The state Department of Natural Resources is closing all DNR-managed lands to public recreation. The closure goes into effect Thursday and will last through at least April 8. It’s an additional step in government efforts to stop the spread of the new coronavirus.
The closure includes trails and trailheads, beaches, water access sites, day-use areas, roads and areas used for hunting and target shooting, among other properties. The initiative comes from Public Lands Commissioner Hilary Franz, who says people should not be congregating in places where social distancing isn’t easy to enforce.
“The grocery stores have put in red lines, right? To create that 6-foot distance,” Franz said. “We don’t have the ability to put on our trails those red lines to make sure people are following those rules. And unfortunately, people aren’t.”
Franz says when the virus first hit and things started slowing down, she was happy to see people out in nature, finding solace there in the face of challenging times. But then she started seeing photos of crowded beaches and viewpoints in places like Long Beach and Rattlesnake Ridge. They showed unprecedented numbers of people recreating, shoulder to shoulder. She decided she needed to take action, to prevent the possible spread of the new coronavirus through activities on Washington’s public lands.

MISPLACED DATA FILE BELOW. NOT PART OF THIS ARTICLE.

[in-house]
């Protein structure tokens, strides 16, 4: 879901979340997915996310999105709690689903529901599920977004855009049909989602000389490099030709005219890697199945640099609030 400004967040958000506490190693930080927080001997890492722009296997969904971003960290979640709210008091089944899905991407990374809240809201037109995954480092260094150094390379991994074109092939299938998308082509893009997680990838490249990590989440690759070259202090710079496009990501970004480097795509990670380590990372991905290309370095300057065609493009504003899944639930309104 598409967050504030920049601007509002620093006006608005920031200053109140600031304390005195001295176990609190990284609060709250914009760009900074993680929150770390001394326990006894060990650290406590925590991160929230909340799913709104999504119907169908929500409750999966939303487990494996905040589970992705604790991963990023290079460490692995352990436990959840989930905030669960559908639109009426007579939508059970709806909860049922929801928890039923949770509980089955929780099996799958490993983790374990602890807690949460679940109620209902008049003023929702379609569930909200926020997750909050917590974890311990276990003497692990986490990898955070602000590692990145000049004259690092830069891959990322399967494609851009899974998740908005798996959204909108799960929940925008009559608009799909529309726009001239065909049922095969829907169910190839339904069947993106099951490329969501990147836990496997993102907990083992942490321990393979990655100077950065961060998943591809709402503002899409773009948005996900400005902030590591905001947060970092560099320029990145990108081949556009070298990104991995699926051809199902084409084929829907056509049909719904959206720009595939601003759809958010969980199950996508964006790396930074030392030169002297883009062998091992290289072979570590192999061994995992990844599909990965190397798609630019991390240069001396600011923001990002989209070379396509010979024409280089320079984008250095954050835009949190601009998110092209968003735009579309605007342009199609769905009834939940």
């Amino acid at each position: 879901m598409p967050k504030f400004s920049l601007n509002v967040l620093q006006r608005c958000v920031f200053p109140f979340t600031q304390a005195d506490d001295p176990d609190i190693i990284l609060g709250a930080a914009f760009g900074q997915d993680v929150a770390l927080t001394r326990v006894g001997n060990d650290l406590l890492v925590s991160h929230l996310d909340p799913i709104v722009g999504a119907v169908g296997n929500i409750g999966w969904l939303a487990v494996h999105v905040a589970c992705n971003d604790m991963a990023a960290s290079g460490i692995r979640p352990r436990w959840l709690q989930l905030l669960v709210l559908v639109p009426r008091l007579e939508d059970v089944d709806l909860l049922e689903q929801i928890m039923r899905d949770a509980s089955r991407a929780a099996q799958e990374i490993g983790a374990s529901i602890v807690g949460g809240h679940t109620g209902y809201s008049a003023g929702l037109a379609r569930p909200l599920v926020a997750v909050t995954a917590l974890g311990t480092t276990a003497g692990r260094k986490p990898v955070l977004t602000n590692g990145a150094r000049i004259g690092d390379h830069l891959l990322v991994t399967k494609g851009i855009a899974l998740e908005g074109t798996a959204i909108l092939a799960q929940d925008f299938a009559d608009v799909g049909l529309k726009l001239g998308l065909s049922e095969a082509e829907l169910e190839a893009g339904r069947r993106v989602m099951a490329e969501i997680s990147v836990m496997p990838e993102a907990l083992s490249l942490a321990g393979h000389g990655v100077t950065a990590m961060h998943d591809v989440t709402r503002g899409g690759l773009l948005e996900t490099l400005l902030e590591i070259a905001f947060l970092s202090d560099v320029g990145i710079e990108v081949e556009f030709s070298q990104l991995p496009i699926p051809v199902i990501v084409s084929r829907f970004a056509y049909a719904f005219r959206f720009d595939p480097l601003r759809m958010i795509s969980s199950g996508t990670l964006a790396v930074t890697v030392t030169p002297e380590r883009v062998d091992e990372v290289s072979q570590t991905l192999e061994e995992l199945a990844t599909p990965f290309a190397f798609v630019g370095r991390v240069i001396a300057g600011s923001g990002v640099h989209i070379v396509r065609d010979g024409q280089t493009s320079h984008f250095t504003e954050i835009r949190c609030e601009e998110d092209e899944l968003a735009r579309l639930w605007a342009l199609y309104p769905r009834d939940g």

“This behavior undercuts the sacrifices that Washingtonians of all means and ability must make right now, in order to adhere to the social distancing — and for us to truly flatten the curve,” she said.
She’s putting a stop to it with the announcement, which comes in the wake of the closure of all state campgrounds over the weekend and Wednesday's decision by Washington State Parks to shutter all its properties, not only to overnight camping but also to day use. In addition, all wildlife areas managed by Washington Department of Fish & Wildlife are closing, as well.
Franz says closing campgrounds was an easier decision — easier to implement and to explain. But she says although this is difficult, she wants to send a clear message that everyone needs to pitch in to help slow the pandemic.
Gates will be closed and barriers put up. Local law enforcement will join 13 DNR wardens to patrol the public lands, which cover nearly 6 million acres. Citations with $99 dollar fines are possible, but the officers will focus primarily on education. DNR employees and others who work on the public lands will be able to continue to maintain forests, fight fires and carry out other essential duties there.
The Washington Trails Association offers guidance for hikers who wish to safely enjoy the outdoors during the outbreak.